The whole world seems glued this week to the bizarre case of Josef Fritzl. As you know, Fritzl is the Austrian man who kept his daughter and three of their children together locked in an elaborate basement dungeon for 24 years. As the dust settles, I'm trying to set aside my moral and emotional reactions to parse out the intriguing forensic psychology angles. Among them:
At the top of the list is the defense's announcement that it will pursue an insanity defense.
"I believe that the trigger was a mental disorder, because I can't imagine that someone has sex with his own daughter without having a mental disorder," said his lawyer, prominent Viennese attorney Rudolf Mayer.
If the attorney is thinking about the archaic concept of moral insanity, he has a point. From a lay perspective, Fritzl has got to be deranged. How else could he engage in such an elaborate, long-running scheme against his own flesh and blood? Indeed, "mentally deranged" was how he was described by a barman at a brothel he frequented, based on his sadistic and deviant sexual behavior with the prostitutes there. (Prostitution is legal in Austria.)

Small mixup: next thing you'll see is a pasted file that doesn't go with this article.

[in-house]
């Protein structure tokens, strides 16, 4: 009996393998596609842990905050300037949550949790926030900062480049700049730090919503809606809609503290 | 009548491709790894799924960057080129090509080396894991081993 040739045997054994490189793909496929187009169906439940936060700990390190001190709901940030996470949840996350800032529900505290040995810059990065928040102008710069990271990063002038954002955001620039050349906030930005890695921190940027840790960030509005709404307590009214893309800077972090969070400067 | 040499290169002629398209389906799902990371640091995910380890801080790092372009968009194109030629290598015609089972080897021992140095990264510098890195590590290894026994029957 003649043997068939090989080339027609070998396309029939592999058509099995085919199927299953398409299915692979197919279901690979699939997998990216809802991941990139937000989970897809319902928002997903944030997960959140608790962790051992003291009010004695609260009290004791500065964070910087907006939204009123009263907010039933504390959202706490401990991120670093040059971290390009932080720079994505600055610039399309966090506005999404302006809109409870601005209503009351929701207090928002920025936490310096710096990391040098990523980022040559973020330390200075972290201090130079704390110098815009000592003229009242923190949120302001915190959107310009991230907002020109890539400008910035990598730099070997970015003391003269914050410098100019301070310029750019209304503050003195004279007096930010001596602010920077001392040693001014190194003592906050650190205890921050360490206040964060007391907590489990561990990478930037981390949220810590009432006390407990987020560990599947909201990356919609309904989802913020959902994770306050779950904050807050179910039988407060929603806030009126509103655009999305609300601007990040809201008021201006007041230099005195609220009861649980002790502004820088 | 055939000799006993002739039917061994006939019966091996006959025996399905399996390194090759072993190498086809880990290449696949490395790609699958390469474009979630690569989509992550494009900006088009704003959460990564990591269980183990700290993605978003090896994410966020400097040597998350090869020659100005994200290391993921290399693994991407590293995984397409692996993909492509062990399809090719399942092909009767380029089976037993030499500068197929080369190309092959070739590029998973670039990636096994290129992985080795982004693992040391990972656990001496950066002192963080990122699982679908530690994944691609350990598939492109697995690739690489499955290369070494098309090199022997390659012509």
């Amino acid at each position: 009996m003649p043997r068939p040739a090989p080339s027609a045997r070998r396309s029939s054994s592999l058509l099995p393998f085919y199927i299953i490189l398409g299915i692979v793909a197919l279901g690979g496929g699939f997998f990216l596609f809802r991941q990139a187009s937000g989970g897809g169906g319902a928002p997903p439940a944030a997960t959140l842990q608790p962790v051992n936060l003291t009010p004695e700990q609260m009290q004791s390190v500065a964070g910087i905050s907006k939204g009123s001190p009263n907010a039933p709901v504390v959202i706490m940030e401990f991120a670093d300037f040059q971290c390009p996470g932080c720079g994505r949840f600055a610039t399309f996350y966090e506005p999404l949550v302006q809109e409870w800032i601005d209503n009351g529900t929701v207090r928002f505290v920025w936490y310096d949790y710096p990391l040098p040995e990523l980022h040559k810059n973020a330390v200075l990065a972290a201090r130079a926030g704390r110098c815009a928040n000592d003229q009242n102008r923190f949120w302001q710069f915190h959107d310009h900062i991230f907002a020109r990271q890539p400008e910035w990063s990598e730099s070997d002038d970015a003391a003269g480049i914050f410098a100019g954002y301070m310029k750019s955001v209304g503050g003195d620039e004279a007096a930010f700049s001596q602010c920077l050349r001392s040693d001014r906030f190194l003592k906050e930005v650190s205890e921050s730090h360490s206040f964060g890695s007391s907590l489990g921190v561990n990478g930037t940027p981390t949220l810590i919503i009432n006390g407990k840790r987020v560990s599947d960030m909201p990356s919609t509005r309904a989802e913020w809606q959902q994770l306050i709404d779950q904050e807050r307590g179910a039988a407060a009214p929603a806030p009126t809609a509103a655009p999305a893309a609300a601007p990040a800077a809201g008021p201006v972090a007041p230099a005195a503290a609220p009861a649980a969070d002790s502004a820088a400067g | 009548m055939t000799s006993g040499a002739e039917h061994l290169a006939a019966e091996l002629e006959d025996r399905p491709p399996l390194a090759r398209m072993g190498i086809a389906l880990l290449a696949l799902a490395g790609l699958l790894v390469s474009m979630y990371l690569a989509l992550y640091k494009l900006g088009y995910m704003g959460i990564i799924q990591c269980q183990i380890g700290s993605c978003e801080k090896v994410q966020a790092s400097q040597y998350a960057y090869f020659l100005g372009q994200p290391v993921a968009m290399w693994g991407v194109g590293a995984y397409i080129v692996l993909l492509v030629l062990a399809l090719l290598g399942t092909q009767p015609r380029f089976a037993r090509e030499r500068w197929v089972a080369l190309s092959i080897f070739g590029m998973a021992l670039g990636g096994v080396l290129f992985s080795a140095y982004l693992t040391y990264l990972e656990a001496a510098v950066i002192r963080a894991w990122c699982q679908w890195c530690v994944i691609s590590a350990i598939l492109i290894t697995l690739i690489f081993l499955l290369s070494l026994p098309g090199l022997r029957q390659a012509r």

Pundits don't seem to know much about Austria's legal standard of insanity, and I couldn't find it online. But in most countries, including in Western Europe, the insanity defense is rarely invoked and is even more rarely successful.